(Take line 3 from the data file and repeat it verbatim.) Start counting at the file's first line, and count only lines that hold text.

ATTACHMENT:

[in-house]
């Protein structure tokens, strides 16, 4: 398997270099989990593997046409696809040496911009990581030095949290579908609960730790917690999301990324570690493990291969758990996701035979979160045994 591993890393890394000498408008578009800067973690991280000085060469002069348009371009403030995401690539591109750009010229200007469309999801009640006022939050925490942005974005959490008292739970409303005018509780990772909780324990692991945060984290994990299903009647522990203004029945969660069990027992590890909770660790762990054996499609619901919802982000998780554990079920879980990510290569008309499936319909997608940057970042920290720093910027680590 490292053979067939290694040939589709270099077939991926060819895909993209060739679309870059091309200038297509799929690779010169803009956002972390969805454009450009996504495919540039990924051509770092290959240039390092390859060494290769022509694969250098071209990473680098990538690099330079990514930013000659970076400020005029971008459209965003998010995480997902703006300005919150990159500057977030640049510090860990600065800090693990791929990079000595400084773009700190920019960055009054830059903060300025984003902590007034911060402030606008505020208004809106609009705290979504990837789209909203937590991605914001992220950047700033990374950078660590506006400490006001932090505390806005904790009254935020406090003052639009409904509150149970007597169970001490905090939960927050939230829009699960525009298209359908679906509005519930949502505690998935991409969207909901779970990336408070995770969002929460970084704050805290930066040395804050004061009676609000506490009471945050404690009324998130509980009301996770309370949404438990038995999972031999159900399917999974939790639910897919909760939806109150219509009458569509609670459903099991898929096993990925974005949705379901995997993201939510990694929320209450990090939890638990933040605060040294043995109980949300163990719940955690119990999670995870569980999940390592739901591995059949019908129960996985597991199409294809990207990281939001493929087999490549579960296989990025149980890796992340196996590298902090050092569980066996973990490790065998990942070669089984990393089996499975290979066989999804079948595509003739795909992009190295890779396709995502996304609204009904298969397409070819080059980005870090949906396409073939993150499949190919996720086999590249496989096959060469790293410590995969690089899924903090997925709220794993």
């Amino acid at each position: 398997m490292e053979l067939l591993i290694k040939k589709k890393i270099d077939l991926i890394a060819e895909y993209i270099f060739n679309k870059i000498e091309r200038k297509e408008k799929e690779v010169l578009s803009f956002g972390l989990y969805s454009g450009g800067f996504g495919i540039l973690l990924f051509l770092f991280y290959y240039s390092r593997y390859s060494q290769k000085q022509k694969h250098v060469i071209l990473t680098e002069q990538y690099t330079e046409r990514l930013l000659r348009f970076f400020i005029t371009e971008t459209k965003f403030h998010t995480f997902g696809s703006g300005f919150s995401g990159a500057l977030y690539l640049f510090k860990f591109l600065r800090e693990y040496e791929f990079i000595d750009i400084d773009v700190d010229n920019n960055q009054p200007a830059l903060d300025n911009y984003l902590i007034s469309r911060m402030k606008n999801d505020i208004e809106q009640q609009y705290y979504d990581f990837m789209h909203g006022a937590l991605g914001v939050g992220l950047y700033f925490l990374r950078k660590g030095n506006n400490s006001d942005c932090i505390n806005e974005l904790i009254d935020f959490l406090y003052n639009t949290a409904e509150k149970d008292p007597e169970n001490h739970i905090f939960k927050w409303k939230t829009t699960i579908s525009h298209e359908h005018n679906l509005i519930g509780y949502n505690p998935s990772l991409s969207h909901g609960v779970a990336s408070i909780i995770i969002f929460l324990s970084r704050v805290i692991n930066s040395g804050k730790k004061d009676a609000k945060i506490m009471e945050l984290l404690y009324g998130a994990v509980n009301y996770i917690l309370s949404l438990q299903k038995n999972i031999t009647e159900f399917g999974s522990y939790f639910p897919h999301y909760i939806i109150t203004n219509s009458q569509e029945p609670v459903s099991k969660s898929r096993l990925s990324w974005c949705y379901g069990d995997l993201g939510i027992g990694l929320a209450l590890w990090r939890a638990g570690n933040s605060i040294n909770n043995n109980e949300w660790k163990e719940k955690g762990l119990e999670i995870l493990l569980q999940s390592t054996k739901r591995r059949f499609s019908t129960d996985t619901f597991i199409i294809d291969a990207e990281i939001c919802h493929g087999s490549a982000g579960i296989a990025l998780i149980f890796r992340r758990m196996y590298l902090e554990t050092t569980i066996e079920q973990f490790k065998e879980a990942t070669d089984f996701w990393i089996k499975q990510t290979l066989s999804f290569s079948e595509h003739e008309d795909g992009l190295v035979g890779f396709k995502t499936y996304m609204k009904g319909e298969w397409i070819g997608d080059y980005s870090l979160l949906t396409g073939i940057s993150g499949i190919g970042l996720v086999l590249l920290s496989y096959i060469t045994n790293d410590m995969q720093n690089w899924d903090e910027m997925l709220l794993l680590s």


């Amino acid at each position: 398997m490292e053979l067939l591993i290694k040939k589709k890393i270099d077939l991926i890394a060819e895909y993209i270099f060739n679309k870059i000498e091309r200038k297509e408008k799929e690779v010169l578009s803009f956002g972390l989990y969805s454009g450009g800067f996504g495919i540039l973690l990924f051509l770092f991280y290959y240039s390092r593997y390859s060494q290769k000085q022509k694969h250098v060469i071209l990473t680098e002069q990538y690099t330079e046409r990514l930013l000659r348009f970076f400020i005029t371009e971008t459209k965003f403030h998010t995480f997902g696809s703006g300005f919150s995401g990159a500057l977030y690539l640049f510090k860990f591109l600065r800090e693990y040496e791929f990079i000595d750009i400084d773009v700190d010229n920019n960055q009054p200007a830059l903060d300025n911009y984003l902590i007034s469309r911060m402030k606008n999801d505020i208004e809106q009640q609009y705290y979504d990581f990837m789209h909203g006022a937590l991605g914001v939050g992220l950047y700033f925490l990374r950078k660590g030095n506006n400490s006001d942005c932090i505390n806005e974005l904790i009254d935020f959490l406090y003052n639009t949290a409904e509150k149970d008292p007597e169970n001490h739970i905090f939960k927050w409303k939230t829009t699960i579908s525009h298209e359908h005018n679906l509005i519930g509780y949502n505690p998935s990772l991409s969207h909901g609960v779970a990336s408070i909780i995770i969002f929460l324990s970084r704050v805290i692991n930066s040395g804050k730790k004061d009676a609000k945060i506490m009471e945050l984290l404690y009324g998130a994990v509980n009301y996770i917690l309370s949404l438990q299903k038995n999972i031999t009647e159900f399917g999974s522990y939790f639910p897919h999301y909760i939806i109150t203004n219509s009458q569509e029945p609670v459903s099991k969660s898929r096993l990925s990324w974005c949705y379901g069990d995997l993201g939510i027992g990694l929320a209450l590890w990090r939890a638990g570690n933040s605060i040294n909770n043995n109980e949300w660790k163990e719940k955690g762990l119990e999670i995870l493990l569980q999940s390592t054996k739901r591995r059949f499609s019908t129960d996985t619901f597991i199409i294809d291969a990207e990281i939001c919802h493929g087999s490549a982000g579960i296989a990025l998780i149980f890796r992340r758990m196996y590298l902090e554990t050092t569980i066996e079920q973990f490790k065998e879980a990942t070669d089984f996701w990393i089996k499975q990510t290979l066989s999804f290569s079948e595509h003739e008309d795909g992009l190295v035979g890779f396709k995502t499936y996304m609204k009904g319909e298969w397409i070819g997608d080059y980005s870090l979160l949906t396409g073939i940057s993150g499949i190919g970042l996720v086999l590249l920290s496989y096959i060469t045994n790293d410590m995969q720093n690089w899924d903090e910027m997925l709220l794993l680590s």